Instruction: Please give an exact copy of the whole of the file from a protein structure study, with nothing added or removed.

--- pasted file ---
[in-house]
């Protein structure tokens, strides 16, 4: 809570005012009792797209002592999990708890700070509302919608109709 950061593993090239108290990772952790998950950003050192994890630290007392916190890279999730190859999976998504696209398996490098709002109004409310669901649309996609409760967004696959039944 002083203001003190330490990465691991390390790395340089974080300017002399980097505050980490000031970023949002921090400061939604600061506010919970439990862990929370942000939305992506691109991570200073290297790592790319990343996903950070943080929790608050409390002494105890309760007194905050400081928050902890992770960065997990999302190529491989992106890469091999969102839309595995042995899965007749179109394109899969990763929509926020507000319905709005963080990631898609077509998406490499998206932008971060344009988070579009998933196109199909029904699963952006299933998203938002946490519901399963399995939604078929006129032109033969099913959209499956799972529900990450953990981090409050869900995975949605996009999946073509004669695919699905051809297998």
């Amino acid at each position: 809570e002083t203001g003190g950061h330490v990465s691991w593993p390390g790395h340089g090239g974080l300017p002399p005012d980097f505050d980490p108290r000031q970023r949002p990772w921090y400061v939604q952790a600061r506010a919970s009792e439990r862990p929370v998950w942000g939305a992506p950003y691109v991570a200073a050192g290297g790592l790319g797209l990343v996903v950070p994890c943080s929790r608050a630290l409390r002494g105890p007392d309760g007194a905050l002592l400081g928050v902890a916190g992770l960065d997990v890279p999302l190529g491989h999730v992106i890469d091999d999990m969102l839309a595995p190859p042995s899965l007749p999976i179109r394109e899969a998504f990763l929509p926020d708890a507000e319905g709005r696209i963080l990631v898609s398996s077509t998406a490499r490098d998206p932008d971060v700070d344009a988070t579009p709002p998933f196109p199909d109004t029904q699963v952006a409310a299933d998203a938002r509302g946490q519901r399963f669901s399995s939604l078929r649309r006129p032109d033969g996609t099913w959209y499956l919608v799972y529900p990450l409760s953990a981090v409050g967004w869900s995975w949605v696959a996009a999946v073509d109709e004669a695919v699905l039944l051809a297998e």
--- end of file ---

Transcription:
[in-house]
């Protein structure tokens, strides 16, 4: 809570005012009792797209002592999990708890700070509302919608109709 950061593993090239108290990772952790998950950003050192994890630290007392916190890279999730190859999976998504696209398996490098709002109004409310669901649309996609409760967004696959039944 002083203001003190330490990465691991390390790395340089974080300017002399980097505050980490000031970023949002921090400061939604600061506010919970439990862990929370942000939305992506691109991570200073290297790592790319990343996903950070943080929790608050409390002494105890309760007194905050400081928050902890992770960065997990999302190529491989992106890469091999969102839309595995042995899965007749179109394109899969990763929509926020507000319905709005963080990631898609077509998406490499998206932008971060344009988070579009998933196109199909029904699963952006299933998203938002946490519901399963399995939604078929006129032109033969099913959209499956799972529900990450953990981090409050869900995975949605996009999946073509004669695919699905051809297998």
């Amino acid at each position: 809570e002083t203001g003190g950061h330490v990465s691991w593993p390390g790395h340089g090239g974080l300017p002399p005012d980097f505050d980490p108290r000031q970023r949002p990772w921090y400061v939604q952790a600061r506010a919970s009792e439990r862990p929370v998950w942000g939305a992506p950003y691109v991570a200073a050192g290297g790592l790319g797209l990343v996903v950070p994890c943080s929790r608050a630290l409390r002494g105890p007392d309760g007194a905050l002592l400081g928050v902890a916190g992770l960065d997990v890279p999302l190529g491989h999730v992106i890469d091999d999990m969102l839309a595995p190859p042995s899965l007749p999976i179109r394109e899969a998504f990763l929509p926020d708890a507000e319905g709005r696209i963080l990631v898609s398996s077509t998406a490499r490098d998206p932008d971060v700070d344009a988070t579009p709002p998933f196109p199909d109004t029904q699963v952006a409310a299933d998203a938002r509302g946490q519901r399963f669901s399995s939604l078929r649309r006129p032109d033969g996609t099913w959209y499956l919608v799972y529900p990450l409760s953990a981090v409050g967004w869900s995975w949605v696959a996009a999946v073509d109709e004669a695919v699905l039944l051809a297998e």